Idelalisib (Zydelig) to treat relapsed chronic lymphocytic leukemia (CLL), follicular B-cell non-Hodgkin lymphoma (FL), and small lymphocytic lymphoma (SLL). Safety and effectiveness for CLL were established in a trial of 220 patients, in which combining the new drug with rituximab increased progression-free survival to 10.7 months compared to about 5.5 months on placebo and rituximab. Safety and effectiveness to treat relapsed FL and relapsed SLL were established in a trial of 123 patients with indolent non-Hodgkin lymphoma, in which 54% of those with relapsed FL and 58% of SLL patients had complete or partial disappearance of their cancer. Idelalisib carries a boxed warning on toxicities, including liver toxicity, colitis, pneumonitis, and intestinal perforation. Common side effects include diarrhea, pyrexia, fatigue, nausea, cough, pneumonia, abdominal pain, chills, and rash. Common laboratory abnormalities include neutropenia, hypertriglyceridemia, hyperglycemia, and elevated levels of liver enzymes. Idelalisib is intended for patients who have received at least 2 prior systemic therapies.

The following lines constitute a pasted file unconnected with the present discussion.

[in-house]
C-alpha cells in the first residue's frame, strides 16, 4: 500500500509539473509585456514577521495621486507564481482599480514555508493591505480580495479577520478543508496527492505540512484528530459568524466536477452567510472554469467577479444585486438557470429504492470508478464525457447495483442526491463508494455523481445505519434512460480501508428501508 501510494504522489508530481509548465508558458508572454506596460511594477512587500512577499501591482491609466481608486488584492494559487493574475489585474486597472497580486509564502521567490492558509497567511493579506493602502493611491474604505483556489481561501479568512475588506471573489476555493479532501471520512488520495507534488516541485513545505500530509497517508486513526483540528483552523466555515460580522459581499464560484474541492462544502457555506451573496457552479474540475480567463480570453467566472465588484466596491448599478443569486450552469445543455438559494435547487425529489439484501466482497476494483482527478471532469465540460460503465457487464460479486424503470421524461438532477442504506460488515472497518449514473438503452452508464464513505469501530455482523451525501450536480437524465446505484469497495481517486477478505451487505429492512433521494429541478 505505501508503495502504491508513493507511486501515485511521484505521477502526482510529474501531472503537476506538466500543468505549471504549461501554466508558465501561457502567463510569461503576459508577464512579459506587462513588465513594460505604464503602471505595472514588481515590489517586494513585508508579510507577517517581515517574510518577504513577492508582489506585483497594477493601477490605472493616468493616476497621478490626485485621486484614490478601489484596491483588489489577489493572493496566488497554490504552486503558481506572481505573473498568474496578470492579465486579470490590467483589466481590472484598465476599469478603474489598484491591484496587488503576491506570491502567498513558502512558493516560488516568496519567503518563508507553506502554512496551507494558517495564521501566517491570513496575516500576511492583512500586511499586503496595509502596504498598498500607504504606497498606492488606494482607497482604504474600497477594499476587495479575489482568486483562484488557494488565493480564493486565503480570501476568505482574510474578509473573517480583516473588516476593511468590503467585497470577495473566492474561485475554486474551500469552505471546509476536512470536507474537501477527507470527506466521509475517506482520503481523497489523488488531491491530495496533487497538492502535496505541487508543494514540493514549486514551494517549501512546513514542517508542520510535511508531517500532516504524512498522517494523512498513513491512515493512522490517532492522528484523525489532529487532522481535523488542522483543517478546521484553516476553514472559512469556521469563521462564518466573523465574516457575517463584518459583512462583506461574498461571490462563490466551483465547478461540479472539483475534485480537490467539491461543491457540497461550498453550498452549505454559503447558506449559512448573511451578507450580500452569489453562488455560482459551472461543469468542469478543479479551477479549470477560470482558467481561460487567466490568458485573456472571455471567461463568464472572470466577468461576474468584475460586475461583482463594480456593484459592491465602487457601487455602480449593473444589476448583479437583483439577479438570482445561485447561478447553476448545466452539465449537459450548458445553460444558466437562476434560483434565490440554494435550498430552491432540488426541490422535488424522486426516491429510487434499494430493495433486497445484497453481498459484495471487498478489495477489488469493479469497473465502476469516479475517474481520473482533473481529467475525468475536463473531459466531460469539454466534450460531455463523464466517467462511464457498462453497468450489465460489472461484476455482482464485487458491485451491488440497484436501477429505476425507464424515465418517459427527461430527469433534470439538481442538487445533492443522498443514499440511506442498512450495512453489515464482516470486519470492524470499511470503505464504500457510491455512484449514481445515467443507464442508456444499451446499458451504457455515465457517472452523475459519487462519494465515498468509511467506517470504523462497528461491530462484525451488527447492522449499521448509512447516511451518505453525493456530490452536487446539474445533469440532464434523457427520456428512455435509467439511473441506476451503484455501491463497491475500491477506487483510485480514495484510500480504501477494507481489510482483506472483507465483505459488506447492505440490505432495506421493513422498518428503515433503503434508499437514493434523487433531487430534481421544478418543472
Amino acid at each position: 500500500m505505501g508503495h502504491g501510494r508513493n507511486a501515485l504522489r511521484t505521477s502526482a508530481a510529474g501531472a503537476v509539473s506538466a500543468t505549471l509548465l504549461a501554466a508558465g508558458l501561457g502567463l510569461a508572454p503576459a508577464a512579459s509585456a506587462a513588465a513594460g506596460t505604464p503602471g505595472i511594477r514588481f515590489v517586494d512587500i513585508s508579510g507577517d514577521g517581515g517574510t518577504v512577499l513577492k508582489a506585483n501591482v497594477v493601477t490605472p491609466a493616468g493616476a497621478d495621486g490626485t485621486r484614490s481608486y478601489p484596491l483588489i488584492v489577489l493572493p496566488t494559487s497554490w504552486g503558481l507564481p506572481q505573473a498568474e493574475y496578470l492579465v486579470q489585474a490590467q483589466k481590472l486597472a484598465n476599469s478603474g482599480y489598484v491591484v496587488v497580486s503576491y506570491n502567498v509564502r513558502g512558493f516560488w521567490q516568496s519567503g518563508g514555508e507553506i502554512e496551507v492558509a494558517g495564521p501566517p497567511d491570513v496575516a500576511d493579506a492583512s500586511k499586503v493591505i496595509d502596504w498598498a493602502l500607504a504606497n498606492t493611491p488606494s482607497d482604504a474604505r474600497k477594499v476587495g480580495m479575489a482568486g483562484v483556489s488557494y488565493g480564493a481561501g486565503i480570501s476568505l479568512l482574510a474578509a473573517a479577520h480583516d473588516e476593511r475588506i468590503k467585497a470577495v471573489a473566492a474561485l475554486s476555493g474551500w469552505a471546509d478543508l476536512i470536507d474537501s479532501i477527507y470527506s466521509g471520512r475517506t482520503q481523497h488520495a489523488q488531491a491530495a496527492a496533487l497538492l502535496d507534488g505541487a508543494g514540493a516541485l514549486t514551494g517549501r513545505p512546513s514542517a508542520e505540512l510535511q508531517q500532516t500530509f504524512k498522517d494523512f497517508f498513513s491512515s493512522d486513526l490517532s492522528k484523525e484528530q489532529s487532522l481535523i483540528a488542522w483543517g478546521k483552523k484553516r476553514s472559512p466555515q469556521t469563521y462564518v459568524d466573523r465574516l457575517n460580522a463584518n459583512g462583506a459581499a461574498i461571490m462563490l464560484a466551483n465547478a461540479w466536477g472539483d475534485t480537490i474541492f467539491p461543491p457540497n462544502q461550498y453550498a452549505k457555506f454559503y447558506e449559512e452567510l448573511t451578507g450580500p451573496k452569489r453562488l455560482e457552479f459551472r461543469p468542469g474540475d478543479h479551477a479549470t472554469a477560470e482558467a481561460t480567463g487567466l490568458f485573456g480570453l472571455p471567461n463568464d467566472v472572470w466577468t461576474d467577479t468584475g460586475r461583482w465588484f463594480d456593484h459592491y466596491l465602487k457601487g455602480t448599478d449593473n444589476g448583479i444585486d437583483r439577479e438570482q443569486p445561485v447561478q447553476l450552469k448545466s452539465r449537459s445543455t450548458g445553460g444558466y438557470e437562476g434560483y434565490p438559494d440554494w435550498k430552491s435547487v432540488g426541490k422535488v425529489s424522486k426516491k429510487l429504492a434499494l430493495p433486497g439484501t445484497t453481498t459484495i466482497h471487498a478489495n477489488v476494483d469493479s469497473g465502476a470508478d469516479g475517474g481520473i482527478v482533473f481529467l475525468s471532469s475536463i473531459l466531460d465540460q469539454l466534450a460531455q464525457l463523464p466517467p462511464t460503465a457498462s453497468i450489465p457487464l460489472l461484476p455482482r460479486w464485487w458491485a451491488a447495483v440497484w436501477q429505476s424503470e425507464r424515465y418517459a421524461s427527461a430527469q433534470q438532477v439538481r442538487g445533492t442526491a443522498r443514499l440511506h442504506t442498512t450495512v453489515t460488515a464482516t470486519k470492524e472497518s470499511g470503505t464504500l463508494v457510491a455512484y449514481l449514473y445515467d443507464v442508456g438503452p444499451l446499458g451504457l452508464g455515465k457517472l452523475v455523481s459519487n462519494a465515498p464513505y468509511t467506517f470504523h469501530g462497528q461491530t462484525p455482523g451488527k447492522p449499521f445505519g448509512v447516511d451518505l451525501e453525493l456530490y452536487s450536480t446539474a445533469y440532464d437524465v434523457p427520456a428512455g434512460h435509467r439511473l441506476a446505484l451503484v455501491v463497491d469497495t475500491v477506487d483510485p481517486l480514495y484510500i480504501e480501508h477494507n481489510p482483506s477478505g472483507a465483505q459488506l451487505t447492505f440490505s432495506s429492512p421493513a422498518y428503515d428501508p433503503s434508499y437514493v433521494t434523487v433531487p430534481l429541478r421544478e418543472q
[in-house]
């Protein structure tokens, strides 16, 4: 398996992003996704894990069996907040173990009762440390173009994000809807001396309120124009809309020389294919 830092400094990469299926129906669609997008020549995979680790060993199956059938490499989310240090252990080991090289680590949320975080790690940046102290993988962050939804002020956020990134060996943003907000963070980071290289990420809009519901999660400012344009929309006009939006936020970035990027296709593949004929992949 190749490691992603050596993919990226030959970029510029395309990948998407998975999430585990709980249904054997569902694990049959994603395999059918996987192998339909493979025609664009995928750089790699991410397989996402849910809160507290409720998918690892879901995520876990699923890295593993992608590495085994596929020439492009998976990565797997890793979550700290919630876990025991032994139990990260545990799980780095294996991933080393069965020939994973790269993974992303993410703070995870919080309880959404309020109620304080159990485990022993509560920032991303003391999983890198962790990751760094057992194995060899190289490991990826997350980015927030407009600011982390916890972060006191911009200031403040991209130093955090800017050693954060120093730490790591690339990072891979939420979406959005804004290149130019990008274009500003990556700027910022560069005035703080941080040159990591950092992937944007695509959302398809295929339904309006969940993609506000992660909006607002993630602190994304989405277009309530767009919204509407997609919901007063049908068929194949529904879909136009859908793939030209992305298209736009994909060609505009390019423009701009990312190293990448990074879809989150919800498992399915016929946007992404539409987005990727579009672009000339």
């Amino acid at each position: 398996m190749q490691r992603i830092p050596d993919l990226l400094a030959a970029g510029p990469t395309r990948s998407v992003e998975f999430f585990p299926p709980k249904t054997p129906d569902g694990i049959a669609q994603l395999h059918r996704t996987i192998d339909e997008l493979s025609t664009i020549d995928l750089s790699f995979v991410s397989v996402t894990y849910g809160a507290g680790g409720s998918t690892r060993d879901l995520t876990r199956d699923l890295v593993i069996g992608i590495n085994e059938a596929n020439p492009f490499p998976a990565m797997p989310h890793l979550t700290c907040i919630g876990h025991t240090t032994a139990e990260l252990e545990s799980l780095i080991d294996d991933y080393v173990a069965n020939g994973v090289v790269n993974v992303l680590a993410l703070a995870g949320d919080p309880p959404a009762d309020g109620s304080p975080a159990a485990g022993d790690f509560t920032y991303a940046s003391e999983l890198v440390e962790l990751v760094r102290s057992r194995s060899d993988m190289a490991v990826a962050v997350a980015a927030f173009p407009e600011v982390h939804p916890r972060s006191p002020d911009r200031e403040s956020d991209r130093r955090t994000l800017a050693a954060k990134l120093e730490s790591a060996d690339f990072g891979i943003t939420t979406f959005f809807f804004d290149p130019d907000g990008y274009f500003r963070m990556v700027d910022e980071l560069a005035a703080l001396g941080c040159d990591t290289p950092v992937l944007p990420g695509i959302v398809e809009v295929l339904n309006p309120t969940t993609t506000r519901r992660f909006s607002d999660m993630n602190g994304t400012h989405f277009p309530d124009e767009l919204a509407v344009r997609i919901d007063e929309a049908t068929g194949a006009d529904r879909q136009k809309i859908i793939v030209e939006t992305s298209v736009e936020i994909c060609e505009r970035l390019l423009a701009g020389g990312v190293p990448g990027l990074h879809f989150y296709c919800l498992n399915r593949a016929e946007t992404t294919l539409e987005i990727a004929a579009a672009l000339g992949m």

An expanded approval for ibrutinib (Imbruvica) to treat patients with chronic lymphocytic leukemia (CLL) who carry a deletion in chromosome 17, which is associated with poor responses to standard treatment for CLL. The drug's labeling is also changing to reflect that its clinical benefit in treating CLL has been verified following accelerated approval.
Ruconest, a recombinant C1-esterase inhibitor product for the treatment of acute attacks in hereditary angioedema (HAE). The drug is purified from the milk of genetically modified rabbits and intended to restore the level of functional C1-esterase inhibitor in a patient's plasma. Safety and efficacy of this orphan drug were evaluated in a trial of 44 patients, in which the most common adverse reactions were headache, nausea, and diarrhea.
Clinicians should not use hyaluronic acid packaged in a syringe (Expression by Enhancement Medical LLC) as dermal filler, the FDA announced, after adverse events were reported from this unapproved use of the product. Events have included swelling, tenderness, firmness, lumps, bumps, bruising, pain, redness, discoloration, itching, and the development of hard nodules. Instead of this product, one of the FDA-approved fillers should be used, the agency advised.